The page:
Excerpt from If the Creek Don't Rise by Leah Weiss, plus links to reviews, author biography & more

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If the Creek Don't Rise

by Leah Weiss

If the Creek Don't Rise by Leah Weiss X
If the Creek Don't Rise by Leah Weiss
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    Aug 2017, 320 pages


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"You gonna stay?"

"That okay?"

"No…but you'll stay anyway."

My ruminating is all off with Sadie here. I grip the banister and heave myself up the warped treads. Have to stop midway to catch my breath. At the top I rest again, then head to the bedroom that's only changed for the worse in forty-one years.

This place belonged to my husband's family three generations back. A unpainted house on the somber side of Bentwood Mountain. When I come as a bride it was enough, but time's added a brittle coat of neglect. The featherbed sags deep when I climb into its valley.

While my body settles in, Sadie comes quiet up the stairs, steps over the loose board at the top, and closes her bedroom door with a soft click. Night sounds slide through the cracks in the walls. Sleep is gonna come. It always does, but so do rememberings. Sometimes they take me places I don't wanna go. Sometimes they take me places I don't wanna leave. I never know where I'm going when I climb in this featherbed.


"Push hard. You can do it," Birdie orders. "PUSH."

I push and push till I part the Red Sea, and out comes a tiny creature not meant for this world. Birdie's face is fuzzy, looking young way back then, and I know the little one's fate without her saying. She wraps it in a rag like leftovers, puts it on the floor, and starts to clean down there. A battle's been fought and I lost again. Birdie leaves and takes the leftovers. I wonder if she'll come back and don't care one way or the other.

My body stinks. My hair is limp on a stained pillow. I lay in my mess and study watermarks on the ceiling. One looks like a railroad track to somewhere else. I follow a crack cross the ceiling to where it meets the wall, then runs down and out the open window to the redbuds. It's bright outside. I squint against the glare.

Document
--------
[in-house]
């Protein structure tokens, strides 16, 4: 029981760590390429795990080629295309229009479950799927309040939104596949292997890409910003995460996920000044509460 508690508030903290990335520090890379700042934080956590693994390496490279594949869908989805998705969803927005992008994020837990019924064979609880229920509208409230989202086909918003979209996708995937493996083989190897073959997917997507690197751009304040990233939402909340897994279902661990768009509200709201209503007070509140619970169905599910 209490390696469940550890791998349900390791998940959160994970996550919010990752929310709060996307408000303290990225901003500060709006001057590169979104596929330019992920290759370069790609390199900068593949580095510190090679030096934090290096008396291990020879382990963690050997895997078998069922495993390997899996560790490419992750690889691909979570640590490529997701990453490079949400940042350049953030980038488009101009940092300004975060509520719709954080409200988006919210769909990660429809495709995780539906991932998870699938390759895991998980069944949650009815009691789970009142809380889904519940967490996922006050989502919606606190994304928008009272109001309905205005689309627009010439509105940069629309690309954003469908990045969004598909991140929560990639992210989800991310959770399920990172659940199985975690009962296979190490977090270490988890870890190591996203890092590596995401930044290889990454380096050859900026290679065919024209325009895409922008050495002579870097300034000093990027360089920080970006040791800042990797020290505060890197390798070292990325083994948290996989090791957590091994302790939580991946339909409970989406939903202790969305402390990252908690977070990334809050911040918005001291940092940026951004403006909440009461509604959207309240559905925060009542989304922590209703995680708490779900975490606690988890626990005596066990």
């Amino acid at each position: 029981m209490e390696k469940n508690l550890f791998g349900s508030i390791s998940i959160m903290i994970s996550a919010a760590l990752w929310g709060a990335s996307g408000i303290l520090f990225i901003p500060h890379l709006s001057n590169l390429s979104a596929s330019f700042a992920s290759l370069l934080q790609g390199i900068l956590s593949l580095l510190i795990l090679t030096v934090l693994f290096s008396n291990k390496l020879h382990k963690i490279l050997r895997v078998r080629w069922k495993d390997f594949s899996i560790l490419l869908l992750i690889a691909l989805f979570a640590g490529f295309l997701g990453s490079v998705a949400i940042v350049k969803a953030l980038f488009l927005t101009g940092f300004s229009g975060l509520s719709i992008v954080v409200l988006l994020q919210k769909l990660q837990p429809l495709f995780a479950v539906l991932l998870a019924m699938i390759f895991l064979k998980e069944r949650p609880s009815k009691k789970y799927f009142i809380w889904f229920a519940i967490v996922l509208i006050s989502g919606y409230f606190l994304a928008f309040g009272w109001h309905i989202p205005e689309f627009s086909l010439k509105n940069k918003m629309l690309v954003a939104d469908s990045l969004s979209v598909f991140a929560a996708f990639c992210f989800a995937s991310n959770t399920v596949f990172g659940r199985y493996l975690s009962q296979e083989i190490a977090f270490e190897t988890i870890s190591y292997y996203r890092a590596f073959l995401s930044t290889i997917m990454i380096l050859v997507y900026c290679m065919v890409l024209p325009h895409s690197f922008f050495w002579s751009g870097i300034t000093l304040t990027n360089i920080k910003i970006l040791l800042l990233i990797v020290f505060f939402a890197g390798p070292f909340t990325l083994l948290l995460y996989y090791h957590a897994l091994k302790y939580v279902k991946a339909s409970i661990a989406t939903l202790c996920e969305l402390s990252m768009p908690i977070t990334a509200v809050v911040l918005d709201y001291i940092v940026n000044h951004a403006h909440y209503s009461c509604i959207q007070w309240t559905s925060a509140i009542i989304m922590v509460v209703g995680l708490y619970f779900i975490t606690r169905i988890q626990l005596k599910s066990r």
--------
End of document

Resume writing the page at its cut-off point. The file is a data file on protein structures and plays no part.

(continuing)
Birdie comes back. She stands straight in midlife and gives me comfort words. "Gladys, let me clean you and finish up. Your work is done."

She set on the stool next to my bed a pan of warm water with the sweet smell of herbs and a clean rag. Like I'm the baby, she works my nightgown over my head. Takes long strokes down my arms, under my ninnies, cross my empty belly, down my legs to the calloused soles of my wide feet that got cracks in the heels. Rolls my tired body one way, then the other way, strips the soiled towels and sheet from under I f the Cre e k Don' t Ri s e 19 me and puts on clean linens. The sheets are cool and dry against my washed back. The scent of mint that grows beside the clothesline clings to my cotton gown and sheets. Birdie's face is smooth. Her hands are tender with sympathy and sadness. I appreciate the gift of her.

"You feel better now you cleaned up," she says, and at her kind voice, I squeeze my eyes and out squirt skinny tears. They slide cross my temples and into my hair and ears. She wipes my eyes and brushes my hair with her stubby fingers. The last thing she does is put a cool pillow under my head, then leaves me with my loss.

Walter would have heard and taken to his corn likker. I'll pay later for those nights he couldn't have his way with me and don't have a baby boy to show for it. For now, this clean space is mine to start to heal before he comes at me again. Tonight, this remembering don't make me wander. It stays put on a bed that smells of springtime.

I don't wanna leave.


At first light, I hear grandgirl Sadie in the hall outside my bedroom door, then she's gone back to where she belongs. I don't call out but let her and that baby inside her leave. I got to cause she's the only one who can clean up her own mess.

I get up slow, head to the kitchen, and pull down the can of Luzianne on the shelf. While it perks, I hear, "Yoo-hoo. Morning, Gladys. It's Marris!" My neighbor yells out like she always does when she walks into my house like the family she is and heads to the kitchen. She plops a bark basket of berries on my table, takes a chipped cup off the shelf, and pours herself some coffee before it's ready.

Excerpted from If the Creek Don't Rise by Leah Weiss. Copyright © 2017 by Leah Weiss. Excerpted by permission of Sourcebooks. All rights reserved. No part of this excerpt may be reproduced or reprinted without permission in writing from the publisher.

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